- The Microsoft LTSC, or Long-Term Servicing Channel, is a branch of Microsoft products (including Windows 10, Windows Server, and Office) designed for static systems which cannot, or will not, be updated for years at a time.
- LTSC is another option for businesses compared to SAC, or Semi-Annual Channel, which is the version of Windows products most of us are familiar with.
- LTSC versions of Microsoft software are updated every three years, rather than every six months, and so are only recommended for very specific business setups.
For something that started out as an incredibly basic bundle of applications in 1985, Windows has come a long way.
Today, with Windows 10 and its previous iterations, Microsoft boasts a whopping 77% of the operating system market – and that includes MacOS, too.
But did you know that there are actually two different branches of Windows 10 available for businesses? The one we’re all familiar with, known as Semi-Annual Channel (SAC), and a lesser-known – and far more niche – version called Long-Term Service Channel, or LTSC.
If you’re unfamiliar with LTSC, (and we wouldn’t blame you), here’s the complete lowdown.
What is Microsoft LTSC (Long-Term Servicing Channel)?
The Microsoft Long-Term Service Channel is an update delivery method for Microsoft products, including Windows 10, Windows Server, and Microsoft Office.
Unlike more conventional methods (which we’ll get to shortly), LTSC is designed for a very specific type of business.
Windows 10 LTSC offers the standard 10 years of support you’d receive with other versions, but it has one key difference: feature updates are delivered every three years.
Why, you ask? It’s simple: Windows 10 LTSC is expressly designed to be installed on machines which require a totally static feature set for a prolonged period of time. For example, you might have computers connected to heavy machinery on the factory floor, or even medical devices such as MRI machines, and they need to work consistently and reliably.
Feature updates are usually a good thing, especially for businesses. They generally mean new or improved ways to get things done, and that can only be a good thing. But… if your computers are being used for an important purpose for which consistency is important, these feature updates might actually be disruptive. The user interface could change, certain features might even be deprecated, and that can cause trouble in these cases.
LTSC is the answer.
Rather than major feature upgrades being delivered every six months, LTSC rolls up all of these updates into a big update package every three years. At that point, the business admin has the choice to either update to the new bundled features, or continue using the initial version via LTSC.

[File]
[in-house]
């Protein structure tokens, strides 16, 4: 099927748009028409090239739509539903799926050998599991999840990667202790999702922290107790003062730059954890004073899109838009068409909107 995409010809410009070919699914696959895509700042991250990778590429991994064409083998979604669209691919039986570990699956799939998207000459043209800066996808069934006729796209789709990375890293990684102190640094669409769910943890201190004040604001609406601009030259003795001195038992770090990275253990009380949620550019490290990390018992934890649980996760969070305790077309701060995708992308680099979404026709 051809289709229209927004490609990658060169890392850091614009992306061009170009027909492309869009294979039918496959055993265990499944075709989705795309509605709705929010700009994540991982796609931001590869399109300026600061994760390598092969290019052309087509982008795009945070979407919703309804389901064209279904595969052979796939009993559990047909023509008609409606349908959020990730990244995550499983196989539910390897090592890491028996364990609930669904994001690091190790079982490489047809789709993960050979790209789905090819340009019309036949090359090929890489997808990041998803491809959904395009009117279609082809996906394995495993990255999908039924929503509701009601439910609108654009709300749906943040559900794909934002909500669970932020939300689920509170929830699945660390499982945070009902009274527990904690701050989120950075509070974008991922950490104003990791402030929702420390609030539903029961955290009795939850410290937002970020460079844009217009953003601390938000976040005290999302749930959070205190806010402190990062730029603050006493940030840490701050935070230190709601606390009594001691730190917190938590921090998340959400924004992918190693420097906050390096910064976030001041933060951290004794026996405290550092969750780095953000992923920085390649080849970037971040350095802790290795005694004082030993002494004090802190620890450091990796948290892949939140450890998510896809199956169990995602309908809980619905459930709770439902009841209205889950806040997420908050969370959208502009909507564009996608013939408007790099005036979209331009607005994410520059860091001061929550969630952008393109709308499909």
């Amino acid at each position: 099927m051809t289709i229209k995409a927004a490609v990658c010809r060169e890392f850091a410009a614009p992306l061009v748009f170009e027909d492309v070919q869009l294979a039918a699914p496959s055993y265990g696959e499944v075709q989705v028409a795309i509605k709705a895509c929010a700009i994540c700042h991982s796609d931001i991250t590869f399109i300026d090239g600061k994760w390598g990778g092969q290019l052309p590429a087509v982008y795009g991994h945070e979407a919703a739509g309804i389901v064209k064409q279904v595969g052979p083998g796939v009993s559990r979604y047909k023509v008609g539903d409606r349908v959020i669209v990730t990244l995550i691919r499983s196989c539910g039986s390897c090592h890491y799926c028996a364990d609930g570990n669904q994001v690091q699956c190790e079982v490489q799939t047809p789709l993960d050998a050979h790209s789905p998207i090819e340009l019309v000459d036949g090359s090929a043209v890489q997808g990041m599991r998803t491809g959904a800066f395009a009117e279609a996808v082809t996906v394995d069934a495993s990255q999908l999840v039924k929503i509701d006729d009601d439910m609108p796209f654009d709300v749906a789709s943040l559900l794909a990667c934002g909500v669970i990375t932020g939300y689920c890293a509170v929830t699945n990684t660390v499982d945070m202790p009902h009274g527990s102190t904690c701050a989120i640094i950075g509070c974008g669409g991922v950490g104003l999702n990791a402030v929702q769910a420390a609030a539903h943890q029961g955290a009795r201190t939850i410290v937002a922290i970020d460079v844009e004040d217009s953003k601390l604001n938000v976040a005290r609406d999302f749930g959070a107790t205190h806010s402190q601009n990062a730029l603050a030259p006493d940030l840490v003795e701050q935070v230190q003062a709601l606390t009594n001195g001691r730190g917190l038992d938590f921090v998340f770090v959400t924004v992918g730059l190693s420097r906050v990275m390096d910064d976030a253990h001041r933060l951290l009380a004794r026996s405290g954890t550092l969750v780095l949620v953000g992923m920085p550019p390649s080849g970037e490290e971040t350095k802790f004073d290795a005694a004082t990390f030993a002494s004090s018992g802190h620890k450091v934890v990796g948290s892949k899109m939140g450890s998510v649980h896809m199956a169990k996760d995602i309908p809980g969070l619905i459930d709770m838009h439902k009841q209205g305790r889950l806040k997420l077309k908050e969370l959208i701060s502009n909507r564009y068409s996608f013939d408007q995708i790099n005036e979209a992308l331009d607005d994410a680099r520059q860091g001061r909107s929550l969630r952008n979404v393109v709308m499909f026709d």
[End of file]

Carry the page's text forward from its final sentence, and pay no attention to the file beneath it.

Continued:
Importantly, LTSC products still receive security patches and hotfixes, so they’re just as secure as the latest updated version — they’re simply not as feature-complete.
The Semi-Annual Channel vs. LTSC
Now that you’re familiar with the Long-Term Servicing Channel, let’s consider its more mainstream counterpart: the Semi-Annual Channel, or SAC.
Whether you know it or not, if you’ve been using either the Professional or Home versions of Windows 10, you’ve been utilising SAC. Every time you see a big update for Windows 10 throughout the year — new features and all — that’s the SAC in full swing.
So what is the Semi-Annual Channel exactly?
Here are the headlines:
- The Semi-Annual Channel is ideal for business users looking to take advantage of the latest and greatest additions to the Windows 10 operating system.
- SAC delivers two major operating systems per year, every six months.
- Regular hotfixes and security patches will still be delivered as soon as they become available, multiple times per year.
Along with LTSC and SAC, there’s technically a third service channel for Windows 10: the Windows Insider Program. That’s a topic for another article, but, as the name suggests, the insider program delivers users brand-new features from the next update early in order to preview (and effectively test) them.
Should your business make use of Microsoft LTSC?
If you want a simple answer to whether or not your business should use Microsoft LTSC for either Windows 10 or Microsoft Office, the answer is probably not.
As we covered earlier, LTSC is really designed to be used by businesses which have very specific purposes for their hardware. This could be computer systems on a factory floor, in a hospital, or any situation which requires consistent and reliable performance.
For most businesses, having the latest feature updates installed via the SAC channel is the best choice. It’s always a good idea for your IT support team to test out feature updates before rolling them out across your computer fleet, but new features are generally a good thing for “regular” business use — i.e. the apps bundled in Microsoft 365, Windows 10 Professional, and so on. In such cases, staying updated is a matter of keeping up with the competition.
That said, if you have any Microsoft systems which need to remain totally static in terms of feature set for up to 10 years, LTSC is the way to go.
No strategy for your IT hardware? Talk to Get Support
Understanding topics like LTSC is time-consuming and complex for any business, and – let’s face it – as a business owner, you have better things to do than work out how to manage the nitty-gritty details of your IT hardware.
That’s why we invite any UK business to ask us about our IT support agreements. Each one includes a custom IT strategy designed just for your business, including expert recommendations on exactly which hardware configurations are best for your company.
Want to know more about LTSC or SAC versions of Windows 10 or Office? Call our expert team today on 01865 59 4000 or fill in the form below.